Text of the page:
Is Path back to discreetly collecting user information?

path hash

Is Path up to its controversial and spammy antics again? At the top of Hacker News is a blog post by marketer Stephen Kenwright, calling out Path for recently bombarding its users with a finicky strategy to lure its their friends of friends into using the service. The FTC cracked down on Path’s last privacy violation with an $800,000 fine, but judging from the reports of many users, Path might have either forgotten or found a loophole around the FTC’s conditions.

Kenwright writes that after signing up for Path, he’s unknowingly been bombarding his contacts with phone calls (text messages are read out loud when they’re delivered in the U.K. where Kenwright is based) and SMS messages to check out his Path photos – and unfortunately these messages have been delivered at every hour, included in the dead of night. The interesting clincher, according to Kenwright, is that he hasn’t uploaded any photos for his friends and family to even look at. And all this continued happening in the early morning hours after he had removed the app from his phone.

Path’s last encounter with the FTC because of its address book uploading, though technically not illegal, flirted with being unethical. What was illegal, however, was the collection of personal info from minors – children under the age of 13 – without parental consent.

So to see the possibility of something similar happening only three months after the FTC fine was announced is rather surprising. The mobile social network reached 10 million users, and it’s still far, far away from competing with Facebook Messenger, LINE, WeChat, and Twitter, whose user base numbers in the hundreds of millions – but such tactics to grow user numbers could easily come back to haunt the network.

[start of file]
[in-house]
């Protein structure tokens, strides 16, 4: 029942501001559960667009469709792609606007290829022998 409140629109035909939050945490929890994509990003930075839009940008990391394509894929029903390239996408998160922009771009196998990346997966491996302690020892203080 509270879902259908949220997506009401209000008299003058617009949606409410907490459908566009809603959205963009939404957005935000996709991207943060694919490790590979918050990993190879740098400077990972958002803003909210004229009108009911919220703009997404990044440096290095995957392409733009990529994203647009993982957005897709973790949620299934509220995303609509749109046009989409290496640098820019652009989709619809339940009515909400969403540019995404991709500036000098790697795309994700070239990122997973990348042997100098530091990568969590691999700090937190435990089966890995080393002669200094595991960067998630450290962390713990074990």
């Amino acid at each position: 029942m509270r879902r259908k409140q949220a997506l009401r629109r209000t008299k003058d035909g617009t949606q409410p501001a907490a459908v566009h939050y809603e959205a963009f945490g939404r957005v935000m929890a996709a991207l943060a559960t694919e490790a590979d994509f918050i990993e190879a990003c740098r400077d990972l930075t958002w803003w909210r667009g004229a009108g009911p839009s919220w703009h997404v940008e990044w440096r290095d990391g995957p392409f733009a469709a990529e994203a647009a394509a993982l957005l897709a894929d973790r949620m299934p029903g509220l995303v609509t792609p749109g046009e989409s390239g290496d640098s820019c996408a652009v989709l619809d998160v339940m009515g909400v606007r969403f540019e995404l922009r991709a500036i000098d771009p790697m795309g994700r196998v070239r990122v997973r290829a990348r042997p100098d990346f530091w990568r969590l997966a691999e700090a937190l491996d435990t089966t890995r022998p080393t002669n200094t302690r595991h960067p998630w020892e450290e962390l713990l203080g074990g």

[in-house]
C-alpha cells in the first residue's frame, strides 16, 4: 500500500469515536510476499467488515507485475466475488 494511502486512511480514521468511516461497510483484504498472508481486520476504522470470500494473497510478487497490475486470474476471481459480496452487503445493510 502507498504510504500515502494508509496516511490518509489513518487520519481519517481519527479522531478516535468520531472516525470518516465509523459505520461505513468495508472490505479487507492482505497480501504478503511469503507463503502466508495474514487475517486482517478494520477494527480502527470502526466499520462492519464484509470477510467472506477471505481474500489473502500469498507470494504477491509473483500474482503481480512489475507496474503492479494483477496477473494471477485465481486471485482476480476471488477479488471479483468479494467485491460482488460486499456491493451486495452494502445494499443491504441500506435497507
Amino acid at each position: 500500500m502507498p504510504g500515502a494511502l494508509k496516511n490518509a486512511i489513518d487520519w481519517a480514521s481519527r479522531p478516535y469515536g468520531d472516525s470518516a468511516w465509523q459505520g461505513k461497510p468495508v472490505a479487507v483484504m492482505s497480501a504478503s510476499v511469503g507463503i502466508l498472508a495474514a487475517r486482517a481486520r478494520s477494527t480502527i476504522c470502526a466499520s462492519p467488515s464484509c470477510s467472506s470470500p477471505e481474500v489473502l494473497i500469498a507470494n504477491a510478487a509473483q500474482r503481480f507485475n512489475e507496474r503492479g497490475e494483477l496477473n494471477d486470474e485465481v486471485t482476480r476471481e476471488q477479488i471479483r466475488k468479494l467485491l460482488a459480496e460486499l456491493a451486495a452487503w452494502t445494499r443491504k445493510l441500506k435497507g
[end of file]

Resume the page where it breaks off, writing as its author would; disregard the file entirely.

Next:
Kenwright says that Path got back to him after reaching out to the company, and insisted it wasn’t storing his phone’s contacts and that these messages that were sent to his friends and family were supposed to be sent within the time period that he actually had Path installed.

“Our product always checks that you’ve opted-in to share your contacts before it reaches out to those people, but we are investigating why there was a delay in doing so,” a Path spokesperson told him.

The problem is that Kenwright insists (or at least believes) that he didn’t actually opt-into sharing his contacts, nor did he have photos that he could have shared on Path in the first place.

This might have been an isolated case that affected only a handful of people, but considering Path’s track record we wouldn’t simply brush the incident off.

Social Media

Federal investigation digs into Facebook’s data-sharing deals

Facebook confirmed it is cooperating with a federal criminal investigation. According to a report, the company is under investigation for sharing user data with smartphone and tablet companies.
Computing

Sending SMS messages from your PC is easier than you might think

Texting is a fact of life, but what to do when you're in the middle of something on your laptop or just don't have your phone handy? Here's how to send a text message from a computer, whether you prefer to use an email client or Windows 10.
Movies & TV

These are the best movies on Hulu right now (March 2019)

From dramas to blockbusters, Hulu offers some great films to its subscribers. Check out the best movies on Hulu, whether you're into charming adventure tales or gruesome horror stories.